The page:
Secrets of a green driveway

by Franke James

weeds by franke james

What are the secrets of a green driveway? Well one is that they get weeds, just like lawns. Damn weeds! Yes, green driveways do take a little extra care. But hunting down weeds and pulling them out does offer some satisfaction. And also time to ruminate on weeds as a metaphor for social ills. It is much easier to remove the weeds when they are young, rather than wait until they get deeply rooted, have given birth to baby weeds, and are choking out the ‘good’ plants. So long as I stay on top of the task, it is quite easy and pleasant. Which again, is like a lot of things in life.

I have become a go-to person for green driveways. A recent email asked whether we’d cut our driveway yet. Yes, I cut it last weekend with a Gardena hand mower that I’d received for Mother’s Day, four year’s ago. I’m still puzzling why my kids thought to get me a hand-mower. Perhaps it foreshadowed this whole eco-adventure? Anyway, I baby it. It’s still shiny new and cuts grass so easily I don’t know why people use gas mowers. It’s about as much exercise as pushing a vacuum, which is to say, not much.

Cutting the green driveway is just like cutting any lawn. Except for the fact that we planted Eco-Lawn. Its unique characteristics are that it is slow-growing, drought-tolerant with very long roots, and only needs to be cut once a month. You can let it grow long. After 4 inches it flops over, giving it a distinctive look. However — not to disappoint my kids — but the Gardena mower may be history soon. It cuts the grass too short (42 mm or 1.65 inches) so I am on the look out for a replacement.

As you can see, our green driveway is growing in a bit patchy. Based on a tip from Miriam Goldberger at Wildflower Farms, I over-seeded after the rain to encourage more growth, and as a natural way to fight back weeds.

green driveway in April 2008 by franke james

Green Driveways Springing Up

Carole from the US wrote with good news and questions about building her own green driveway, “It seems that the city is pretty excited about this green driveway approach so they are approving the whole remodel job administratively. They are not requiring us to go through the whole board/public hearing process. What I’m looking for is some information about why you decided to go with the PermaTurf system? How/what you decided on regarding the driveway base? How well the product has performed so far, and how does the green plastic really look?”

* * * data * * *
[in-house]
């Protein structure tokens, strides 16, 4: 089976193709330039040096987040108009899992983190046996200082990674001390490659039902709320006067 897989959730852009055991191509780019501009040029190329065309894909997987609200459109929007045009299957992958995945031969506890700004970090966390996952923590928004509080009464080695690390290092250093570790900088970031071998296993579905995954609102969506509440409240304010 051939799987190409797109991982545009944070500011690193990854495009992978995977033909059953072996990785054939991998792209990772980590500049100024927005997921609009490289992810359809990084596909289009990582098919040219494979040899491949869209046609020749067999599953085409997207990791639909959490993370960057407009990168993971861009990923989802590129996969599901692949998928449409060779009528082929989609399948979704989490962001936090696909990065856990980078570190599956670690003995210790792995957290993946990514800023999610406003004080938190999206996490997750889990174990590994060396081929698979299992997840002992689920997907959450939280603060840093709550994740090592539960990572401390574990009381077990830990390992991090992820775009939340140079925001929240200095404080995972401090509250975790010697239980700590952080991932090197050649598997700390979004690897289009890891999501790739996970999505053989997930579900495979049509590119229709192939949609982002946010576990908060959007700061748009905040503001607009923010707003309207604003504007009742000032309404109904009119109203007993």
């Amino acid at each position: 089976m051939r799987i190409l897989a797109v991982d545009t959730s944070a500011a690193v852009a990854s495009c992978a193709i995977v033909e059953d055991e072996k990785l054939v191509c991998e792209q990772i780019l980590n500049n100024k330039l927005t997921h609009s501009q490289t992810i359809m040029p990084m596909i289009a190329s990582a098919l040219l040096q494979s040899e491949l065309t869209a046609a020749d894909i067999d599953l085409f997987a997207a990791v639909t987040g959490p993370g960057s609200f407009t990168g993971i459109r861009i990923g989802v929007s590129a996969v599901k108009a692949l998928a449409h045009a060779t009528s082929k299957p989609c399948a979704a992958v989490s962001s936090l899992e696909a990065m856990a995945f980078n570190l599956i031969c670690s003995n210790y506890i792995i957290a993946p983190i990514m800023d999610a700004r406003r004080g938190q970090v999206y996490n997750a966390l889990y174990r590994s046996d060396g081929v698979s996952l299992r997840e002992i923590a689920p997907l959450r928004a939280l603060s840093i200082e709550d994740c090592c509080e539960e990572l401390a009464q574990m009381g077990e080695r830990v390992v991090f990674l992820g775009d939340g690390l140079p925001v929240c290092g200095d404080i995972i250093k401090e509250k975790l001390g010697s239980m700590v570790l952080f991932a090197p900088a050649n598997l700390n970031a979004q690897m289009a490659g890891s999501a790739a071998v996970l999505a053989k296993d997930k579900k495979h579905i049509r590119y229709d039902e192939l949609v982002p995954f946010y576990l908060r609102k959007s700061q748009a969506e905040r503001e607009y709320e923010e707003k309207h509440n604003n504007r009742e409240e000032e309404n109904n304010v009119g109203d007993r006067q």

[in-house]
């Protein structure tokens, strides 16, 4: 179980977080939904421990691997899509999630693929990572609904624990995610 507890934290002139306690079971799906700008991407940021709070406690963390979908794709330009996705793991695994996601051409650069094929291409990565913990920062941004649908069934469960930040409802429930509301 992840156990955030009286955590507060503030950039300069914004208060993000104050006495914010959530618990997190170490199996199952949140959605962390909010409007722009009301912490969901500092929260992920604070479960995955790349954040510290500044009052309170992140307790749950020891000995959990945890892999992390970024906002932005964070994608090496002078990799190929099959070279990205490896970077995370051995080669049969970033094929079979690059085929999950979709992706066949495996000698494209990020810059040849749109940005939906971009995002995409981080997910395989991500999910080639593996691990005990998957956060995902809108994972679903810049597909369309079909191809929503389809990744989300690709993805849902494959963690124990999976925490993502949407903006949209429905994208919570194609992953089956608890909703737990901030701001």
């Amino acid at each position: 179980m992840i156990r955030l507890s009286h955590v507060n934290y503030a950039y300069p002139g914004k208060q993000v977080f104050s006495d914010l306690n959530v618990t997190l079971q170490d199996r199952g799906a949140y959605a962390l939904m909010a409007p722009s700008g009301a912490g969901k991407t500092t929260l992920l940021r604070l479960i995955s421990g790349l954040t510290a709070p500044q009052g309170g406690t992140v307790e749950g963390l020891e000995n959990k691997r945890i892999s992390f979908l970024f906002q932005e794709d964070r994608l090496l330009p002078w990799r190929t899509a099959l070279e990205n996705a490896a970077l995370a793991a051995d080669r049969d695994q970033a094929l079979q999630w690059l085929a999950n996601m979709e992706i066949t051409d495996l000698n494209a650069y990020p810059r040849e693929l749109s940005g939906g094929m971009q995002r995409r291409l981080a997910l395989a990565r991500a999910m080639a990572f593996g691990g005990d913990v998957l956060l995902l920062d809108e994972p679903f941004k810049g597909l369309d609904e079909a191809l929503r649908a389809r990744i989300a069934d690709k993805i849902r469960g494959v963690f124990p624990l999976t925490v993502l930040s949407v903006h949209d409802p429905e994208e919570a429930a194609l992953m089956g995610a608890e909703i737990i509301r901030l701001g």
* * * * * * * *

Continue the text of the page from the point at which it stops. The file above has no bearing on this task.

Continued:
I directed Carole to The Green Driveway Articles, which lists all of my articles on how we built our green driveway.

Green Driveway: Playing with Perception and Reality goes into detail about the PermaTURF and why we chose it.
And this article: How to Build a Green Driveway in a Long Weekend talks about the laying of the base and building it.

As to the question, “How has the PermaTURF performed so far, and how does the green plastic really look?”, I can say that we are delighted with the PermaTURF. It is invisible (except for some patchy areas).

For Canadians, who don’t want to pay the shipping and duties from the United States, you may want to investigate a new alternative by Green Innovations’ systems called MODI. I have not seen it in person, but after reading about it on their website, I think it’s worth a look.

If you are thinking of building a green driveway, please send me an email: franke at I’d like to feature other people’s projects in a future post.

Happy eco-gardening!

2 Responses: 2 Comments

  • Mother Earth says:

    It’s funny I was thinking of you as I headed off to SOBCon08 this weekend… You were someone I definitely would have liked to meet. The conference was amazing Franke. One of our neighbors did an alternative driveway last spring, I find it wonderfully intriguing. I can’t think of a better person to lead the way.

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